Wednesday, April 1, 2020

The Church in 2020

The nation’s response to the Coronavirus has us all rethinking what our lives are about.

Do we have to go to gyms to exercise?
Can I stay in touch with friends without being near them?
Can there ever be too much toilet paper and frozen pizza in the house?
Can I get the same uplifting message from online church?
Will life go back to what it was before the Coronavirus was in America?

Not likely. Any event that is as far reaching to all aspects of our lives will change us. But we go forward just like those before us did in uncertain times.

Our spiritual lives have changed, how we worship and congregate. There may be a plus side to our virtual church. There are people that may be searching for deeper meaning in their lives. The world in crazy mode has that effect. But, those same people might be reluctant to go inside a building filled with strangers who may or may not look like them. It is all too much bother to figure when to stand and shake hands(pre-March 2020 reference)---not to mention all those songs that aren’t familiar and announcements about people and events that are unknown. Does the phrase “I’m spiritual not religious” really stand for I’m spiritual, looking for understanding, but I don’t want to join the organization?

Maybe virtual church will connect with those that the 21st century church hasn’t yet. This time of staying home, cherishing family and what we have, not of what we think we should acquire, sounds like the perfect opportunity to embrace some Christian ideas. Maybe fifty years from now the faithful will look at the 2020 pandemic as the event that took modern Christianity from Sunday in the pews to a bolder outlook. A church focused on justice, kindness and a mission to include all in creative ways, that we can’t even imagine now. A church not tabulating membership losses but rejoicing in the number of people touched by the love of God and fellowship of other believers in the church building or beyond. With all crises there is an opportunity on the other side for those that visualize what can be.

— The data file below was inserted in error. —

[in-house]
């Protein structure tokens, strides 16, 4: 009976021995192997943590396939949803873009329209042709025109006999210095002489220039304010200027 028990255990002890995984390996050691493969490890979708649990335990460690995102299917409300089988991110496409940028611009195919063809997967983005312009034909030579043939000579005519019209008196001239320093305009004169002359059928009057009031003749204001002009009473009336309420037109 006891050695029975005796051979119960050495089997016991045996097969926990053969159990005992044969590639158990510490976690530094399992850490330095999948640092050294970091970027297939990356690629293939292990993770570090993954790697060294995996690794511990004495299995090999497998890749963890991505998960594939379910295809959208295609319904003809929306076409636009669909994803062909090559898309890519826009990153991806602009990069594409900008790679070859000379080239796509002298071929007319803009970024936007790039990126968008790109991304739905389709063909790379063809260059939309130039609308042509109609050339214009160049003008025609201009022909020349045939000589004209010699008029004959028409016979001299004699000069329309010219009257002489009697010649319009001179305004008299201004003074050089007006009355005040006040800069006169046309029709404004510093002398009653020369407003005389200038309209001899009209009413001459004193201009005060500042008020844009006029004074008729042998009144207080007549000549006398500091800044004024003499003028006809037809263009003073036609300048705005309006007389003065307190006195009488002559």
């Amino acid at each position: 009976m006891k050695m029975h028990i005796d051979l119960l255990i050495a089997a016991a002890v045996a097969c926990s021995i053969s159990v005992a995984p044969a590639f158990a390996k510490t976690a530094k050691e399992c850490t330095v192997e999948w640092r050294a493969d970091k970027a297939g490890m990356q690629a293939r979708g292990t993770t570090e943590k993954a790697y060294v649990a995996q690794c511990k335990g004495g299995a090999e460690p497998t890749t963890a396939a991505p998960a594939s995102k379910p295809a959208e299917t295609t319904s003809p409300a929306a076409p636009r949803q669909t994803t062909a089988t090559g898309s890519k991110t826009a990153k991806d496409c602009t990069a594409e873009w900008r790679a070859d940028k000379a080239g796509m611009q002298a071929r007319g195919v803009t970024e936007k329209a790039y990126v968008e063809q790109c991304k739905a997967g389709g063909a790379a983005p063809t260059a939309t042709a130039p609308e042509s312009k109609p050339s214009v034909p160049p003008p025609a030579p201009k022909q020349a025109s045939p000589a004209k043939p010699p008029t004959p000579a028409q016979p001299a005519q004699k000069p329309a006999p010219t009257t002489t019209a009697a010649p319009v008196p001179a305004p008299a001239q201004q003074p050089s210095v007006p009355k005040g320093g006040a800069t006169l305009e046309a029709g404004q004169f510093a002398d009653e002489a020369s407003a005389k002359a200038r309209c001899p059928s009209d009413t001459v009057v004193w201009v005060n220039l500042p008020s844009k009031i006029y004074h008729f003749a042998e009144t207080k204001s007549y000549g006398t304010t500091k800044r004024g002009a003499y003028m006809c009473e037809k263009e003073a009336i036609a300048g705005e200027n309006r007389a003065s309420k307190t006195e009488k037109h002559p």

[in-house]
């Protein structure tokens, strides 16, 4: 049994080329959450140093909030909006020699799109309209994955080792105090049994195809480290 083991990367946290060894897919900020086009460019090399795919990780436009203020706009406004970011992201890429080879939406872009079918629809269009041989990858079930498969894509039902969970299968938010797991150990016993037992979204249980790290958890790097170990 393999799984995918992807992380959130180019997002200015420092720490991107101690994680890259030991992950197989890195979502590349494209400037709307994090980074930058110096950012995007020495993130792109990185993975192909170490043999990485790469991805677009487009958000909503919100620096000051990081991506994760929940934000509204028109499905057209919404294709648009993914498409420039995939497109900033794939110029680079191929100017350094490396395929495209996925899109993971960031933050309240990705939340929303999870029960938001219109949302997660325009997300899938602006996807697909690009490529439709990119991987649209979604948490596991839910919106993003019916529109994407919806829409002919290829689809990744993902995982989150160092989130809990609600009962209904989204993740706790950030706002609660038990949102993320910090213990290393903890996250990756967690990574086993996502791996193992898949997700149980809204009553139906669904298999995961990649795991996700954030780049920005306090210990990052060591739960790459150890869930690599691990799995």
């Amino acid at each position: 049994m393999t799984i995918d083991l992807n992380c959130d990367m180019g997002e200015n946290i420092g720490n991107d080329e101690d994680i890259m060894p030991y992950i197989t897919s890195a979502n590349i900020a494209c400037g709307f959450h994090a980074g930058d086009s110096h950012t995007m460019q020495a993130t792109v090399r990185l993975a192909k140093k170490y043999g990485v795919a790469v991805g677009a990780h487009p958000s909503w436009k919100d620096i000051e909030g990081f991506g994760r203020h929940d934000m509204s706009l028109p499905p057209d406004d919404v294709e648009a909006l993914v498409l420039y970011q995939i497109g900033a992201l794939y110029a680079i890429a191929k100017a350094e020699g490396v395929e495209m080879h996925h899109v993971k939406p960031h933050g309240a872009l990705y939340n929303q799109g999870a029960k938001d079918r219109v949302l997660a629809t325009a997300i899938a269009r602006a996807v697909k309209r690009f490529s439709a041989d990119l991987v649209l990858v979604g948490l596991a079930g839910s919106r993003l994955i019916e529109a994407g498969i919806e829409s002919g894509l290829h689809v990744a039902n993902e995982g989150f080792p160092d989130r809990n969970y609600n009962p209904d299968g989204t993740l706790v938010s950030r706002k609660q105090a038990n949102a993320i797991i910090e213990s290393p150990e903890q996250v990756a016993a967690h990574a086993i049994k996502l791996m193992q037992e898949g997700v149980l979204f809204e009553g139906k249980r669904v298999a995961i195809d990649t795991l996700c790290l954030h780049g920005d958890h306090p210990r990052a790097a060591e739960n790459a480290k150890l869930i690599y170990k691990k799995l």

For St. Mark Presbyterian's On-line worship and classes, click here.

Tuesday, March 31, 2020

Holy Week Memories

Holy Week never fails to bring tears to my eyes. Scripture vividly portrays Jesus’ journey that week from Palm Sunday to Easter. I can only imagine the joy of seeing Him and then the immense sadness at his death on the Cross. But, to those believers, his death was not the end of his story as so many of us know.

Several ‘never to be forgotten’ memories occur to me as I’m thinking about Holy Week. Music has always been a major part of my life growing up. Not only did I come from an extremely musically talented family but we always attended church; and, when I was 14, I was asked to join the adult choir. The music we sang re-enforced the significance of Holy Week’s scriptures making the vision of those words come alive. Singing “God So Loved the World”, “Christ The Lord Is Risen Today”, and especially “The Hallelujah Chorus (which still brings chills to my body and tears to my eyes) are some of my favorites. I loved to listen to “The Trumpets Shall Sound” from “The Messiah” by Handel and still do. How inspirational to combine music and Scripture to create the reality of Holy Week.